CIBC on the level of the BoC's next rate hike

CIBC outlines both likely and implausible scenarios

CIBC on the level of the BoC's next rate hike

A 50-basis-point hike in the Bank of Canada’s next policy rate announcement today, coupled with a promise of more upward adjustments to come “seems implausible,” according to CIBC Capital Markets.

This is because the central bank remains uncertain that a terminal rate above 4.25% will be necessary to tame inflation.

“We are only just getting into the period in which the data will capture the squeeze on those hitting trigger rates on variable mortgages, and fixed rate mortgage renewals at higher rates will be an unfolding story right through the coming year,” said Avery Shenfeld, chief economist at CIBC Capital Markets.

The Canadian economy saw a 2.9% annualized increase in its gross domestic product during the third quarter, defying the central bank’s expectations of a 1.5% gain.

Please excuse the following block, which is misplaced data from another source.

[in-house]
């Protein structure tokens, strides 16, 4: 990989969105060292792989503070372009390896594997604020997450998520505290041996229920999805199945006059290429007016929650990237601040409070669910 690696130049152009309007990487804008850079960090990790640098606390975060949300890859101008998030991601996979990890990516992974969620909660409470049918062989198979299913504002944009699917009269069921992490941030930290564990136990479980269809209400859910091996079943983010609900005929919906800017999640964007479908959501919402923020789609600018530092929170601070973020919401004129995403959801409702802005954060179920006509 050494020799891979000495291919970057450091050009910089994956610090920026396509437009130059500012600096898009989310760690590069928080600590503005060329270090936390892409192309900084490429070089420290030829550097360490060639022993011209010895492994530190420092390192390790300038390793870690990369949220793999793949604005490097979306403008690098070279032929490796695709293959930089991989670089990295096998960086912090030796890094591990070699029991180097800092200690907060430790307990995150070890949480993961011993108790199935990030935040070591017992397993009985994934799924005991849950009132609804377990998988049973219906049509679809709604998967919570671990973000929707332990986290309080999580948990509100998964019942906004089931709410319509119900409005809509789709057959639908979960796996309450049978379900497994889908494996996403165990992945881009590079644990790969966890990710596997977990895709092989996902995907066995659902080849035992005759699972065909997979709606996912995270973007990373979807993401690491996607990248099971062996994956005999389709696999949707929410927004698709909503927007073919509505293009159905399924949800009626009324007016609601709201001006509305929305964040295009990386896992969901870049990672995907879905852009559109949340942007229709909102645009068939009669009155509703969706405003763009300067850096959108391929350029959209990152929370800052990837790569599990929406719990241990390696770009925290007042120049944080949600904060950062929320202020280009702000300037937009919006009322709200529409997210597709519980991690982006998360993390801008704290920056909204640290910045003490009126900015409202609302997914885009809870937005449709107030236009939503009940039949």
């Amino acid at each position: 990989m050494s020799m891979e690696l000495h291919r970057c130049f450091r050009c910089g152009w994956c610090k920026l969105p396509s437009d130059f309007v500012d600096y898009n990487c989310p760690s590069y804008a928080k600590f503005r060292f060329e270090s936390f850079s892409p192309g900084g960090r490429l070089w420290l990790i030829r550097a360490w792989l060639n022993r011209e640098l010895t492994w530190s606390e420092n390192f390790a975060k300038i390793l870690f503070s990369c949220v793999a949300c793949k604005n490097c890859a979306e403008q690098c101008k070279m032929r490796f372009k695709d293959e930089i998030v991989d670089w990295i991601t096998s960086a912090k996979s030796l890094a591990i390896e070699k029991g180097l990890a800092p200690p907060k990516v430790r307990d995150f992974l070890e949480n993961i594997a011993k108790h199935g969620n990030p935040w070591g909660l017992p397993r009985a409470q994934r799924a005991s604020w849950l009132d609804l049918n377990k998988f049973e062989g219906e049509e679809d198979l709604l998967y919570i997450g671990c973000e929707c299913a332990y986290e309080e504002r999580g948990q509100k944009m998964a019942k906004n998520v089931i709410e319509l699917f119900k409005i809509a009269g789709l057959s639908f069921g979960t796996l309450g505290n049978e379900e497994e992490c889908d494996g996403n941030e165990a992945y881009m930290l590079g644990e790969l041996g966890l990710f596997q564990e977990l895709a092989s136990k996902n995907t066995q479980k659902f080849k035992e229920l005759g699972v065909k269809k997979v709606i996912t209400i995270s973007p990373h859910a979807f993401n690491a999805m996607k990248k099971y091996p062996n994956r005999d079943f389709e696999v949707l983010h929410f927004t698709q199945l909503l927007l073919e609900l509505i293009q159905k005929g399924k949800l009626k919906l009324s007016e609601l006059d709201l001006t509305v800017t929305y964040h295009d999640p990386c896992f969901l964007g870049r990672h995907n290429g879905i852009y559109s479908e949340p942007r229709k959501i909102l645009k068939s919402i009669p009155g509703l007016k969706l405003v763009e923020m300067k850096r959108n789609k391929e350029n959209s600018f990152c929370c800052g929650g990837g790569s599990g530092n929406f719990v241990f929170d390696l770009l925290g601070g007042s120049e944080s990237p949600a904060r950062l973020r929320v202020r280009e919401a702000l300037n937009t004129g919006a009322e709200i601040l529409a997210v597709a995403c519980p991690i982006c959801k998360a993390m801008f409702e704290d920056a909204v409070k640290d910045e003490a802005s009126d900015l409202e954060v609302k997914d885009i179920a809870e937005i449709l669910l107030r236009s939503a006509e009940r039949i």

However, domestic demand was much weaker, with housing investment (down by 15.4%) and consumer spending (down by 0.3%) being significant factors in the deceleration, Statistics Canada said.

“Slim gains for September and October monthly GDP are in line with our expectations for very limited growth in Q4,” Shenfeld said.

Is a moratorium on rate hikes possible?

What Shenfeld described as “the most dovish option” – a 25bp hike followed by a statement that no more upward adjustments will be coming – is also equally unlikely.

“If the bank was now quite sure that 4% was the ceiling, it wouldn’t have been that sure that a further hike was coming when it lifted the target to 3.75% only weeks ago,” Shenfeld said. “Even if 4% ends up being the peak, it would make more sense to leave the door ajar for a further hike until the bank has its next [monetary policy report] forecast, since we are still at a near-record-low jobless rate with evident pressure on wages.”

CIBC is anticipating the central bank to implement a 50-bp hike that will incorporate cautious language (such as the word “may”) when it comes to the possibility of further hikes.

“That would be followed by a decision to leave rates on hold at the first meeting in 2023 should Q4 growth signals look sufficiently soft,” Shenfeld said. “A day when you’re hiking a full 50 basis points, which requires a stern message about inflation to justify that move, might not be the best day to formally announce a pause.”